http://www.gao.gov/products/GAO-14-345
Highlights – http://www.gao.gov/assets/670/662411.pdf

Testimonies

1. Health Care Workforce: Federal Investments in Training and the Availability of Data for Workforce Projections, by Linda T. Kohn, director, health care, before the Subcommittee on Primary Health and Aging, Senate Committee on Health, Education, Labor, and Pensions. GAO-14-510T, April 9.
http://www.gao.gov/products/GAO-14-510T
Highlights – http://www.gao.gov/assets/670/662392.pdf

2. VA Health Care: Ongoing and Past Work Identified Access Problems That May Delay Needed Medical Care for Veterans, by Debra A. Draper, director, health care, before the House Committee on Veterans’ Affairs. GAO-14-509T, April 9.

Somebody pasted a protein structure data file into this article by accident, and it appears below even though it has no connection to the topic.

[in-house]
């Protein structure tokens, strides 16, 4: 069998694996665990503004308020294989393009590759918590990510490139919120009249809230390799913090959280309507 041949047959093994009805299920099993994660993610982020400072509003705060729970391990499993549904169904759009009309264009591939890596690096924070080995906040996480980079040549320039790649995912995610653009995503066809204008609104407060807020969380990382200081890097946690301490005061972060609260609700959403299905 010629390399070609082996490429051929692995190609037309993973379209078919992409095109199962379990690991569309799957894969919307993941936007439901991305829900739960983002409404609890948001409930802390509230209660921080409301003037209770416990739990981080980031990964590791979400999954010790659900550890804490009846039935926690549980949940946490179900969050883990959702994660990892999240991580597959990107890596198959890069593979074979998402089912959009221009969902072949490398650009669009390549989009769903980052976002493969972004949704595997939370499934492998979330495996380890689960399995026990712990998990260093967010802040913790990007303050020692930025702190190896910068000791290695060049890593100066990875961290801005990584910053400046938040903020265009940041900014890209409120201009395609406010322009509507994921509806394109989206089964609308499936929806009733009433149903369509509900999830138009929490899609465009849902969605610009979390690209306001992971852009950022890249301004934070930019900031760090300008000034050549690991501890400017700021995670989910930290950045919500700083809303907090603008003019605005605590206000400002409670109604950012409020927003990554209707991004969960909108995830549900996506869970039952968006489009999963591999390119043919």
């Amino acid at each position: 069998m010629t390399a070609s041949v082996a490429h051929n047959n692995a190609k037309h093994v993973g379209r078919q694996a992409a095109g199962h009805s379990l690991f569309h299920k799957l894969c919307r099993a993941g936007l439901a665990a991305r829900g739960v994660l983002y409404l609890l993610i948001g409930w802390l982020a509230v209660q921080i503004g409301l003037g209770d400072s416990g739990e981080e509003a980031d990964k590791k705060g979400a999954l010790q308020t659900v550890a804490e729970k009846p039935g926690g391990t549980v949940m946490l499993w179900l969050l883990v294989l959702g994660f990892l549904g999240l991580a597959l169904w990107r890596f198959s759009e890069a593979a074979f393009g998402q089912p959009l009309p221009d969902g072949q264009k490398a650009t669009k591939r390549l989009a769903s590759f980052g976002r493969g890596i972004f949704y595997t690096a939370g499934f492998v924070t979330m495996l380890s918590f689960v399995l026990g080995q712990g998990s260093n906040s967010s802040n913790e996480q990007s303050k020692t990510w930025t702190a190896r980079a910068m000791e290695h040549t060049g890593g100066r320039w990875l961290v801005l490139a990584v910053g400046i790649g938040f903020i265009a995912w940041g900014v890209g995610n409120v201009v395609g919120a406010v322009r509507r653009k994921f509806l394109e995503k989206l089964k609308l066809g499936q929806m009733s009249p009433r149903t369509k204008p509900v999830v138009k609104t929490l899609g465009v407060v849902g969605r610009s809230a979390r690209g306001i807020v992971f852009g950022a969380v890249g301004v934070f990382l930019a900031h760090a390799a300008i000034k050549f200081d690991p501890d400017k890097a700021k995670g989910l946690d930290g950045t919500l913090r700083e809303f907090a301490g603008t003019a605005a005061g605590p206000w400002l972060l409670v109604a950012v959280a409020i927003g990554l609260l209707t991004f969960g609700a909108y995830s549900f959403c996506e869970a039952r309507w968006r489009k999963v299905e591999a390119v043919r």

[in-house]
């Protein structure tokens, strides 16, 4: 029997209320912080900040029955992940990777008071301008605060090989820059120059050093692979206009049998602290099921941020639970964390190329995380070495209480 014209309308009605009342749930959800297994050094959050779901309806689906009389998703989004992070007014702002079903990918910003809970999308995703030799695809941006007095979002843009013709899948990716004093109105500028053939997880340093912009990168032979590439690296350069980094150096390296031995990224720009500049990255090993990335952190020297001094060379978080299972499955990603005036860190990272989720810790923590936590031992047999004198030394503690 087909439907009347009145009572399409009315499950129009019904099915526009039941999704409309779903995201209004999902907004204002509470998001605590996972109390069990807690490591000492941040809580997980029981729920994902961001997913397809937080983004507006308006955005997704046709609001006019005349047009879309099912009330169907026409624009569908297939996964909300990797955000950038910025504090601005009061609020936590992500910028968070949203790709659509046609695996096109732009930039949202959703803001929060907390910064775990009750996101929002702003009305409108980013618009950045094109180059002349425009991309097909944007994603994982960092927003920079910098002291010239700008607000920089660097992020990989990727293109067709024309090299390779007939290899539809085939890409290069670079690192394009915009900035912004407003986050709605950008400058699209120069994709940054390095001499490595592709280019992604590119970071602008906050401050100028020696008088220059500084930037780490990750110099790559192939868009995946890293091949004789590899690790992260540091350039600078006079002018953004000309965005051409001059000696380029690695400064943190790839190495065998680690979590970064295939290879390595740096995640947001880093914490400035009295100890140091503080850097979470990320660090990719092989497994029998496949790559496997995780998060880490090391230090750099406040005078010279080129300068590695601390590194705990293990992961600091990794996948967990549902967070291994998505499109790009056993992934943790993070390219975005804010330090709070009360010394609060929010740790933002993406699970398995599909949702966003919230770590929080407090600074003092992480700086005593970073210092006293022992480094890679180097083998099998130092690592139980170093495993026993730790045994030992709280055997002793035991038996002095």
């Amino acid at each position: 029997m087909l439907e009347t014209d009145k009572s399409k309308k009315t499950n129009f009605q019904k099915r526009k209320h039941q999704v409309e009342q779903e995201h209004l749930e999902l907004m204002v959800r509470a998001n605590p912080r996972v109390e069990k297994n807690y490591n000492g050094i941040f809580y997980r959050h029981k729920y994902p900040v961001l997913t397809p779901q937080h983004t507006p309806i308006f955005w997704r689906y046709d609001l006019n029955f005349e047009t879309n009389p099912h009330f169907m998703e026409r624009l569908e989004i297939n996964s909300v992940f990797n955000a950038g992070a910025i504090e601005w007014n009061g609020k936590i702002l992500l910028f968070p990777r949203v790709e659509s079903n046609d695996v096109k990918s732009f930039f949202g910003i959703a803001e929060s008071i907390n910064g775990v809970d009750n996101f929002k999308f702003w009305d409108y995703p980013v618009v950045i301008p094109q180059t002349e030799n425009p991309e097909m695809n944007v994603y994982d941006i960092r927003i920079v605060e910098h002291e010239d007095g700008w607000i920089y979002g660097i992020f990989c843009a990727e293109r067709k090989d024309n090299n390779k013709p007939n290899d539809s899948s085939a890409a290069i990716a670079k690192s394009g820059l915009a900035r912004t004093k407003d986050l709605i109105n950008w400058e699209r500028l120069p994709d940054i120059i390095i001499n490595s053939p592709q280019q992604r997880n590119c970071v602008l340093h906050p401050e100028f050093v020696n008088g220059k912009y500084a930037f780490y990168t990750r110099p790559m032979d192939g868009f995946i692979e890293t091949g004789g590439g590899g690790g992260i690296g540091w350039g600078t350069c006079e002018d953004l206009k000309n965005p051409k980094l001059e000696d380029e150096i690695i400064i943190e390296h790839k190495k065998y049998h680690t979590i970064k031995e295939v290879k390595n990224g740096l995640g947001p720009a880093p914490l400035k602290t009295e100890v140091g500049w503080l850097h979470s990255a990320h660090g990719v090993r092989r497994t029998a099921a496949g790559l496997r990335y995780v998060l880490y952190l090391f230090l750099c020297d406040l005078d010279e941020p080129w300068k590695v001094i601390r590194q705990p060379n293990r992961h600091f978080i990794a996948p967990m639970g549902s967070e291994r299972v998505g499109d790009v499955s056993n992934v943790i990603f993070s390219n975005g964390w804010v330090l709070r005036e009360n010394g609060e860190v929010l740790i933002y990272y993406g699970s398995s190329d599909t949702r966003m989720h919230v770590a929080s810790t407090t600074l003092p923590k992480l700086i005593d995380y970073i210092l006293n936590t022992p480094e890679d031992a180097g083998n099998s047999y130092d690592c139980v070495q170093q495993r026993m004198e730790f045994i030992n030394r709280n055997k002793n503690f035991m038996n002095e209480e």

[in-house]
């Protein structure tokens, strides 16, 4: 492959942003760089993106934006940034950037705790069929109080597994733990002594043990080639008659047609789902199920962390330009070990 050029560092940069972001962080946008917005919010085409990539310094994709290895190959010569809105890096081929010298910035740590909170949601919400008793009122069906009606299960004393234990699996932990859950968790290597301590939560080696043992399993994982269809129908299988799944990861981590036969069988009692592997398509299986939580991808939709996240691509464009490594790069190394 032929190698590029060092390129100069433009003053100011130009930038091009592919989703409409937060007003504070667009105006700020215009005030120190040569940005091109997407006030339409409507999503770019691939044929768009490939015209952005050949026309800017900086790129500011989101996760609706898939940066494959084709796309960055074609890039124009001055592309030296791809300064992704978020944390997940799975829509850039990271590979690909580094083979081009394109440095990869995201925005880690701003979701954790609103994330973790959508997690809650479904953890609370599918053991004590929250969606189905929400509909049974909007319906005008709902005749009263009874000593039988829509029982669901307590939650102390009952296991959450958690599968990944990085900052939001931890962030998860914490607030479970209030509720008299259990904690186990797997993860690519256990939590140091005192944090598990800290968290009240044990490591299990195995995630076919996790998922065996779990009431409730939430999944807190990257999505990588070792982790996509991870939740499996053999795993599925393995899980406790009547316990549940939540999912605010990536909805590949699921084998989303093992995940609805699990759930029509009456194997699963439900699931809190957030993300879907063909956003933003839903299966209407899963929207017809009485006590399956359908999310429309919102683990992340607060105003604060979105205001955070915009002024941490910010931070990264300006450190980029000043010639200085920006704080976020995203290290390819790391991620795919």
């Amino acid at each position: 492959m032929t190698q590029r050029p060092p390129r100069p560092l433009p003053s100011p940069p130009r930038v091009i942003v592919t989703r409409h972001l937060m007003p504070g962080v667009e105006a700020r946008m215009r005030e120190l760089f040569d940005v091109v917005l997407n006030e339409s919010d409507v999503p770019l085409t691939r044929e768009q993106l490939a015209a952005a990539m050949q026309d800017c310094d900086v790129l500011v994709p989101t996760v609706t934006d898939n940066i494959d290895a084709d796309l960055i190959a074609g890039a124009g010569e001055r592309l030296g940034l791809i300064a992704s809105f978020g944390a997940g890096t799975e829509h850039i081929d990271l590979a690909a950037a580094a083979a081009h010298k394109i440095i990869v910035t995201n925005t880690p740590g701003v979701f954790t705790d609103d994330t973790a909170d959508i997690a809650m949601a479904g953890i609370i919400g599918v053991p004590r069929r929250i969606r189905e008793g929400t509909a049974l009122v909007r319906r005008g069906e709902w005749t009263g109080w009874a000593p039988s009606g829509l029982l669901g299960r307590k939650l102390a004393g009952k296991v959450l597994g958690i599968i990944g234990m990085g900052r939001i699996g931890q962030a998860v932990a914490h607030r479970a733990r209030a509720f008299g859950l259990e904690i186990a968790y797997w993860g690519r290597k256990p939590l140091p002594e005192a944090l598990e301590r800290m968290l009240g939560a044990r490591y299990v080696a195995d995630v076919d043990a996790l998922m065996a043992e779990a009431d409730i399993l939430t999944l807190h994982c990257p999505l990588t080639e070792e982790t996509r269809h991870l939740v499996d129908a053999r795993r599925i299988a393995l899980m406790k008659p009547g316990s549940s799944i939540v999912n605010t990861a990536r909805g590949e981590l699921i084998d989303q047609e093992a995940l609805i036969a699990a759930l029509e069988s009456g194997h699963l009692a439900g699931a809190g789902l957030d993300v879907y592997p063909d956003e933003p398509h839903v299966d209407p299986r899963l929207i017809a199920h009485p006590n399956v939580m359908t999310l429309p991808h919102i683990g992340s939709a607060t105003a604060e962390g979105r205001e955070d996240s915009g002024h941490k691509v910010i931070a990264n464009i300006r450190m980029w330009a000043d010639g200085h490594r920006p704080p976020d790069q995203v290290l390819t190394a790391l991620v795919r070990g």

http://www.gao.gov/products/GAO-14-509T
Highlights – http://www.gao.gov/assets/670/662396.pdf

3. Social Security Disability Programs: SSA Could Take Steps to Improve Its Assessment of Continued Eligibility, by Daniel Bertoni, director, education, workforce, and income security, before the Subcommittee on Energy Policy, Health Care, and Entitlements, House Committee on Oversight and Government Reform. GAO-14-492T, April 9.
http://www.gao.gov/products/GAO-14-492T
Highlights – http://www.gao.gov/assets/670/662399.pdf

Identifying Personality Disorders that are Security Risks: Field Test Results

April 9, 2014 Comments off

Identifying Personality Disorders that are Security Risks: Field Test Results (PDF)
Source: Defense Personnel Security Research Center